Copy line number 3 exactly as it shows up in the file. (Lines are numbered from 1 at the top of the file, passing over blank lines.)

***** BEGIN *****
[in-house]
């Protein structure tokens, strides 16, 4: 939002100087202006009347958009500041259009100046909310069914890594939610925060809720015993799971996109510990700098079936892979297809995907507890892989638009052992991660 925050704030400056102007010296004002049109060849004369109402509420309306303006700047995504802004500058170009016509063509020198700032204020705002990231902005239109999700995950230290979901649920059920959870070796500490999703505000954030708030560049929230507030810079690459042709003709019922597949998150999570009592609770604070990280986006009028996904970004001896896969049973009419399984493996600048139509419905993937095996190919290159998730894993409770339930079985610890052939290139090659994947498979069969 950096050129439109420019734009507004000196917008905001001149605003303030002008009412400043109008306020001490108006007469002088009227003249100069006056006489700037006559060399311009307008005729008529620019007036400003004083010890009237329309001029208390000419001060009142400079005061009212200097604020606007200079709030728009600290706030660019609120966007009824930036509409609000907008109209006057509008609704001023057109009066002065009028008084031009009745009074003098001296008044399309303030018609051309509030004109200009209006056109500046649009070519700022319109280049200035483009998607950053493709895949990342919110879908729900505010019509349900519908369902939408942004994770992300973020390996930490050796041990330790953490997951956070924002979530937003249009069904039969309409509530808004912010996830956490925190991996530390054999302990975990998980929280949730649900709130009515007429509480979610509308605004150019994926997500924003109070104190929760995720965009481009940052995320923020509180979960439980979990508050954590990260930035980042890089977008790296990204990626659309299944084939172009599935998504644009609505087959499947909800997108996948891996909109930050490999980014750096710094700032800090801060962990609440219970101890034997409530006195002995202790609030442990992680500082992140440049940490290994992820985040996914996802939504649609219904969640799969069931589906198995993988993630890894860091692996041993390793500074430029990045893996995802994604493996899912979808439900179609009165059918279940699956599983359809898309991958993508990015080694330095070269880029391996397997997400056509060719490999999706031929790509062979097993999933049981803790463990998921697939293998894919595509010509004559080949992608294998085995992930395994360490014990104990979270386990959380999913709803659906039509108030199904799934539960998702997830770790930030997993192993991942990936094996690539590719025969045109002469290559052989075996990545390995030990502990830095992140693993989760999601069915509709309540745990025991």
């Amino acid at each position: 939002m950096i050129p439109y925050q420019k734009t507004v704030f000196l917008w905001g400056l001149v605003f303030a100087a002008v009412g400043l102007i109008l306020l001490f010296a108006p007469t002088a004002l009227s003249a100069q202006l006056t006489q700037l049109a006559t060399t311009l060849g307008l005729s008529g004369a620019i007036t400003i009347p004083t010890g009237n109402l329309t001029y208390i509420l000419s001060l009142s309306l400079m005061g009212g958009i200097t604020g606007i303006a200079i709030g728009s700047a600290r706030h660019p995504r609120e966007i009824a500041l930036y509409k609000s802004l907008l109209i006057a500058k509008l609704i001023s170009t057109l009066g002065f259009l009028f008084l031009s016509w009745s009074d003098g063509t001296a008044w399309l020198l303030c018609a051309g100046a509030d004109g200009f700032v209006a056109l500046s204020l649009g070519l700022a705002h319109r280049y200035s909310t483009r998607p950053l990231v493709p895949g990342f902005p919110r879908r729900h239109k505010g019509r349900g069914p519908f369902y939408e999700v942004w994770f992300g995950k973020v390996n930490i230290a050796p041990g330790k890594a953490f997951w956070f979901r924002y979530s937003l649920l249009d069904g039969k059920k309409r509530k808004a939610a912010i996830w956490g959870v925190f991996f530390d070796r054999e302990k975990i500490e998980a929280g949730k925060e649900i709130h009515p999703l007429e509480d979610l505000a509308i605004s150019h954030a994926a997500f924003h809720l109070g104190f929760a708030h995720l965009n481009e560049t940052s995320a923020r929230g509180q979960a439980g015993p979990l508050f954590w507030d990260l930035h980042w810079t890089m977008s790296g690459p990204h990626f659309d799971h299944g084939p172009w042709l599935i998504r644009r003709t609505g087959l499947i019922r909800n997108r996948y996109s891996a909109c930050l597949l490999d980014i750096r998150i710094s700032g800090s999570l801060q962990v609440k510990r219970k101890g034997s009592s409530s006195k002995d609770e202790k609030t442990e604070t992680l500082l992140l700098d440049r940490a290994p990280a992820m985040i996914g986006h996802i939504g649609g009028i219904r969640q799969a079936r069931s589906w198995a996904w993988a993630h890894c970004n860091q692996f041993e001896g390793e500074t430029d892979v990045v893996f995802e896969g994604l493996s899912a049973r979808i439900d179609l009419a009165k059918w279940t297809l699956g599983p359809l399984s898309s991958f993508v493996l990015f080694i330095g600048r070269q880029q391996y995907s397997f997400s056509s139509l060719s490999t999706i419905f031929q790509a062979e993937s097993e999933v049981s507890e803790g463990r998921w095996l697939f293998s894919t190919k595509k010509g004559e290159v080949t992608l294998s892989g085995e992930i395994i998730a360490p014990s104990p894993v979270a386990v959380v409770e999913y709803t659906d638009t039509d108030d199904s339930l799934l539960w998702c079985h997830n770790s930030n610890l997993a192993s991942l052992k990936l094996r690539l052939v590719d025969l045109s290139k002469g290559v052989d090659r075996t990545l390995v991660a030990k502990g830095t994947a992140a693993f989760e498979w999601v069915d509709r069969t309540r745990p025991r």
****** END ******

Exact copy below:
């Amino acid at each position: 939002m950096i050129p439109y925050q420019k734009t507004v704030f000196l917008w905001g400056l001149v605003f303030a100087a002008v009412g400043l102007i109008l306020l001490f010296a108006p007469t002088a004002l009227s003249a100069q202006l006056t006489q700037l049109a006559t060399t311009l060849g307008l005729s008529g004369a620019i007036t400003i009347p004083t010890g009237n109402l329309t001029y208390i509420l000419s001060l009142s309306l400079m005061g009212g958009i200097t604020g606007i303006a200079i709030g728009s700047a600290r706030h660019p995504r609120e966007i009824a500041l930036y509409k609000s802004l907008l109209i006057a500058k509008l609704i001023s170009t057109l009066g002065f259009l009028f008084l031009s016509w009745s009074d003098g063509t001296a008044w399309l020198l303030c018609a051309g100046a509030d004109g200009f700032v209006a056109l500046s204020l649009g070519l700022a705002h319109r280049y200035s909310t483009r998607p950053l990231v493709p895949g990342f902005p919110r879908r729900h239109k505010g019509r349900g069914p519908f369902y939408e999700v942004w994770f992300g995950k973020v390996n930490i230290a050796p041990g330790k890594a953490f997951w956070f979901r924002y979530s937003l649920l249009d069904g039969k059920k309409r509530k808004a939610a912010i996830w956490g959870v925190f991996f530390d070796r054999e302990k975990i500490e998980a929280g949730k925060e649900i709130h009515p999703l007429e509480d979610l505000a509308i605004s150019h954030a994926a997500f924003h809720l109070g104190f929760a708030h995720l965009n481009e560049t940052s995320a923020r929230g509180q979960a439980g015993p979990l508050f954590w507030d990260l930035h980042w810079t890089m977008s790296g690459p990204h990626f659309d799971h299944g084939p172009w042709l599935i998504r644009r003709t609505g087959l499947i019922r909800n997108r996948y996109s891996a909109c930050l597949l490999d980014i750096r998150i710094s700032g800090s999570l801060q962990v609440k510990r219970k101890g034997s009592s409530s006195k002995d609770e202790k609030t442990e604070t992680l500082l992140l700098d440049r940490a290994p990280a992820m985040i996914g986006h996802i939504g649609g009028i219904r969640q799969a079936r069931s589906w198995a996904w993988a993630h890894c970004n860091q692996f041993e001896g390793e500074t430029d892979v990045v893996f995802e896969g994604l493996s899912a049973r979808i439900d179609l009419a009165k059918w279940t297809l699956g599983p359809l399984s898309s991958f993508v493996l990015f080694i330095g600048r070269q880029q391996y995907s397997f997400s056509s139509l060719s490999t999706i419905f031929q790509a062979e993937s097993e999933v049981s507890e803790g463990r998921w095996l697939f293998s894919t190919k595509k010509g004559e290159v080949t992608l294998s892989g085995e992930i395994i998730a360490p014990s104990p894993v979270a386990v959380v409770e999913y709803t659906d638009t039509d108030d199904s339930l799934l539960w998702c079985h997830n770790s930030n610890l997993a192993s991942l052992k990936l094996r690539l052939v590719d025969l045109s290139k002469g290559v052989d090659r075996t990545l390995v991660a030990k502990g830095t994947a992140a693993f989760e498979w999601v069915d509709r069969t309540r745990p025991r």